A report comparing the performance of NSW’s public health system against other states and countries has found differences between Indigenous Australian and non-Indigenous Australian patients.
Healthcare in Focus 2017: How does NSW compare? examines healthcare in the context of three dimensions of performance – accessibility, appropriateness and effectiveness – for more than 60 measures.
One third of these measures related to the experiences and outcomes of Indigenous Australian people.
“For the most part, NSW public hospitals met or exceeded expected standards for patient care in relation to access, appropriateness and effectiveness,” Bureau of Health Information chief executive Diane Watson said.
“However, there are some notable differences in performance across hospitals, and between Aboriginal and non-Aboriginal people, which point to opportunities to improve.”
The Southern NSW region includes the Bega Valley, stretching from Eden to Jindabyne and north to Young.
In this region, of those who left an emergency department without being seen first, 13 per cent of non-Indigenous Australian and 14 per cent of Indigenous Australian re-presented themselves at a hospital within 48 hours.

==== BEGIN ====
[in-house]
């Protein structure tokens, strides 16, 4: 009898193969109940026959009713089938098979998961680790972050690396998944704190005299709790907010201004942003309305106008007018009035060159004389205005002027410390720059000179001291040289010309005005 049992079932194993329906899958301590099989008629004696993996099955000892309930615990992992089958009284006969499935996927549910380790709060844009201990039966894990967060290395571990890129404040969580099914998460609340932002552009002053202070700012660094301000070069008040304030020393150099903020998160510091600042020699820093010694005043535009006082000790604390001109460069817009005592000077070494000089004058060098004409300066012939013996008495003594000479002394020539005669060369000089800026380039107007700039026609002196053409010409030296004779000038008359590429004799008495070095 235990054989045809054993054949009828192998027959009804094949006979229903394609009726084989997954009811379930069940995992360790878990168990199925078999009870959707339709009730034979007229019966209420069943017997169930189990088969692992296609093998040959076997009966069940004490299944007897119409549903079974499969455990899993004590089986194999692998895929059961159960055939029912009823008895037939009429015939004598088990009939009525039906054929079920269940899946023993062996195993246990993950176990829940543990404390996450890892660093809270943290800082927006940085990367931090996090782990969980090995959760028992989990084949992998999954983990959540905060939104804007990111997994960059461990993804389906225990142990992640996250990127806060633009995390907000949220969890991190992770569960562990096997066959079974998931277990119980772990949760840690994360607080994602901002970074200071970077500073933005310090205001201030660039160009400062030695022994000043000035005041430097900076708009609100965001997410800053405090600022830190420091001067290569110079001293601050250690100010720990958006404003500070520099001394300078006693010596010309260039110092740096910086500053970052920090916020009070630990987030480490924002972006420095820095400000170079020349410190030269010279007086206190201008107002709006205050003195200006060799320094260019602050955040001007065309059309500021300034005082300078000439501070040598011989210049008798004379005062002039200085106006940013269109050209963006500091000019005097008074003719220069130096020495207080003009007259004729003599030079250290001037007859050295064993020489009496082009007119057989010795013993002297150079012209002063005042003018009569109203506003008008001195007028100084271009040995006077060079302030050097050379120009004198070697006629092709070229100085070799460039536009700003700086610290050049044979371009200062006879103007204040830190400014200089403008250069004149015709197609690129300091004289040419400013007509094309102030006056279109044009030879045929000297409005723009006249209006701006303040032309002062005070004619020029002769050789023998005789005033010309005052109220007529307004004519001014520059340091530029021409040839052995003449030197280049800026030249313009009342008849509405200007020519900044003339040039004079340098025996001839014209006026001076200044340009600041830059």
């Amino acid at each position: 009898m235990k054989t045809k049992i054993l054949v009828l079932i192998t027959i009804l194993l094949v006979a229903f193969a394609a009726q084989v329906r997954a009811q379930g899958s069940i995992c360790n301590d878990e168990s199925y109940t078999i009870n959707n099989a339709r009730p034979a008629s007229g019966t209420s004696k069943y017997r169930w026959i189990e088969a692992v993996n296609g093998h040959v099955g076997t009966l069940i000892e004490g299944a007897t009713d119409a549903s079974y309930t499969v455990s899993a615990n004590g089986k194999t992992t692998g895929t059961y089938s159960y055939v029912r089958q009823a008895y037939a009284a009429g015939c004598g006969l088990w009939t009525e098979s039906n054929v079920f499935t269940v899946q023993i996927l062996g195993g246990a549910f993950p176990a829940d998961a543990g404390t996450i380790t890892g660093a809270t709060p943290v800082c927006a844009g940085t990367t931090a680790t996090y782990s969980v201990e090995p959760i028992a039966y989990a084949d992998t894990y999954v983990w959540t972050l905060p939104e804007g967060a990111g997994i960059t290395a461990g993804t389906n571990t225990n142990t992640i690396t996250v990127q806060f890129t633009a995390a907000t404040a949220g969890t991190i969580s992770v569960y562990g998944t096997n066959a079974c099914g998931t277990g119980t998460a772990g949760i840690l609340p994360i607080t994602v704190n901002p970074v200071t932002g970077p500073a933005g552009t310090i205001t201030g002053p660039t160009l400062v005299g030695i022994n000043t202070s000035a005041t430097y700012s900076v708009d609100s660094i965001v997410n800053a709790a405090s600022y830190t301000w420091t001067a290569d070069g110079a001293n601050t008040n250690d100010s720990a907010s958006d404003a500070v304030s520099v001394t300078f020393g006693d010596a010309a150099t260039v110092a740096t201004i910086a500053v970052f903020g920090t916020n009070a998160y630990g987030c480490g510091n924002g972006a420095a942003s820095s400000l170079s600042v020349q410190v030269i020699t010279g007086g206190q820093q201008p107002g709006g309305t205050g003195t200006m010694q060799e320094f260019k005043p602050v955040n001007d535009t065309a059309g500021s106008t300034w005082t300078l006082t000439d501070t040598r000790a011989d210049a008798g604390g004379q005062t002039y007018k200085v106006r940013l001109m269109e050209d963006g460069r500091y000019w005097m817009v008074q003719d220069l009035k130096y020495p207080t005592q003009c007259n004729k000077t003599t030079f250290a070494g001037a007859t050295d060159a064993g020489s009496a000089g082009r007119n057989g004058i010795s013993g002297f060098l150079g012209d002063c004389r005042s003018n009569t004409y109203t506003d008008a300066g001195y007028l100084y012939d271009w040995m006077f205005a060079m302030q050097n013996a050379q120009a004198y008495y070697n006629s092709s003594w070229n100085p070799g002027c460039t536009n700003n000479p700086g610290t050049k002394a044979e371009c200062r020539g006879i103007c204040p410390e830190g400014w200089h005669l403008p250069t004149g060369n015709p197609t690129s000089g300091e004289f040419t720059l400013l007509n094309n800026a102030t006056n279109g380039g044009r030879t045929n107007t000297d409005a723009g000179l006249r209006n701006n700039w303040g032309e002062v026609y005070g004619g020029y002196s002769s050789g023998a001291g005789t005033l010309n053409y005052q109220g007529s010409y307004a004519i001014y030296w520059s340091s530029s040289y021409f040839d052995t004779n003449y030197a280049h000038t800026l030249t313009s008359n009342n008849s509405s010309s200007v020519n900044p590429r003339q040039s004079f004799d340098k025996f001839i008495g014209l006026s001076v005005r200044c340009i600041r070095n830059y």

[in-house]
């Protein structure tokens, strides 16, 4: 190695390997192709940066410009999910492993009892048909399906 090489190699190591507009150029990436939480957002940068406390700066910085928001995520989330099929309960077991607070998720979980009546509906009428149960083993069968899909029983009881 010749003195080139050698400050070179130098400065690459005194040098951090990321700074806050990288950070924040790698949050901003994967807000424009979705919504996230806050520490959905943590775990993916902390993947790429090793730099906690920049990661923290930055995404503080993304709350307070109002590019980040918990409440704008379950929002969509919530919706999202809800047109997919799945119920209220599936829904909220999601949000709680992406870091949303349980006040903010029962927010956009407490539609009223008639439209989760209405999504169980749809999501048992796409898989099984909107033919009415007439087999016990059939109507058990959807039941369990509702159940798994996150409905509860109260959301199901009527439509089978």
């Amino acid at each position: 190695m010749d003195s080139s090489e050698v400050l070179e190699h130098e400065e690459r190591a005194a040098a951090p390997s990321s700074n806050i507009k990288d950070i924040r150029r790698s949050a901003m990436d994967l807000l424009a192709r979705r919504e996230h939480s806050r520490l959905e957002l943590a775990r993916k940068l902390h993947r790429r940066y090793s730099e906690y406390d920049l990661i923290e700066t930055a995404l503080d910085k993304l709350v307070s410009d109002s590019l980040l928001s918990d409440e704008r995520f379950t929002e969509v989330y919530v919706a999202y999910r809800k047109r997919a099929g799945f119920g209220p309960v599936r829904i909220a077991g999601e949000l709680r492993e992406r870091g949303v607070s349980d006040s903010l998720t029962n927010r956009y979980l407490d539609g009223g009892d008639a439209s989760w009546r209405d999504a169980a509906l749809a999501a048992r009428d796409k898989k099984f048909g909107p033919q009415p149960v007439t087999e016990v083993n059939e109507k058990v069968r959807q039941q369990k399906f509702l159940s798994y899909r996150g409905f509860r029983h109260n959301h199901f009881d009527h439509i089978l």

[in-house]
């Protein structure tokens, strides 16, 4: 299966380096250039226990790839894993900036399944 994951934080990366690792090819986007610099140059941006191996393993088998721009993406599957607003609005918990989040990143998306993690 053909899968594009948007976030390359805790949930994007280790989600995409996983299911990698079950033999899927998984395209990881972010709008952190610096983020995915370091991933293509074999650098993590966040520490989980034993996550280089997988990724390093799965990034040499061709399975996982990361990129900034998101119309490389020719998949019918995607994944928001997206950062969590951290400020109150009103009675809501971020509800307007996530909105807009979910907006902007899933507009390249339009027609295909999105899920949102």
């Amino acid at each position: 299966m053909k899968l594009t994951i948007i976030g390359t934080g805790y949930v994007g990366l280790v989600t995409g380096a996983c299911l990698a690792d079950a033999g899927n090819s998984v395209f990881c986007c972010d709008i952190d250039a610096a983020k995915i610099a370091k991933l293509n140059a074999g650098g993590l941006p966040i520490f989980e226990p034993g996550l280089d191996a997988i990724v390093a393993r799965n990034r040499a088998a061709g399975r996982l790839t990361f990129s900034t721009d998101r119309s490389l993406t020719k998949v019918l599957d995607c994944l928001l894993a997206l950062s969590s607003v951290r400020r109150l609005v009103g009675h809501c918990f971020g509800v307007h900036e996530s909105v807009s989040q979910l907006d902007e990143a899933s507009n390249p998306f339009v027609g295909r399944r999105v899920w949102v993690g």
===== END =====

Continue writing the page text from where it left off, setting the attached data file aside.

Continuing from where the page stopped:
This was overall relatively low and there was less of a divide between Indigenous Australian and non-Indigenous Australians when compared to the other regions in the state.
In Southern NSW, 72 per cent of Indigenous Australian and 79 per cent of non-Indigenous Australian mental health hospitalisations were followed up within seven days of discharge.
Also, nine per cent Indigenous Australian and 14 per cent non-Indigenous Australian overnight hospitalisations in acute psychiatric inpatient services were followed by a readmission within 28 days of discharge in the region.
For these hospitalisations, Southern NSW was the only region in the state where the percentage of non-Indigenous Australians were higher than for Indigenous Australians.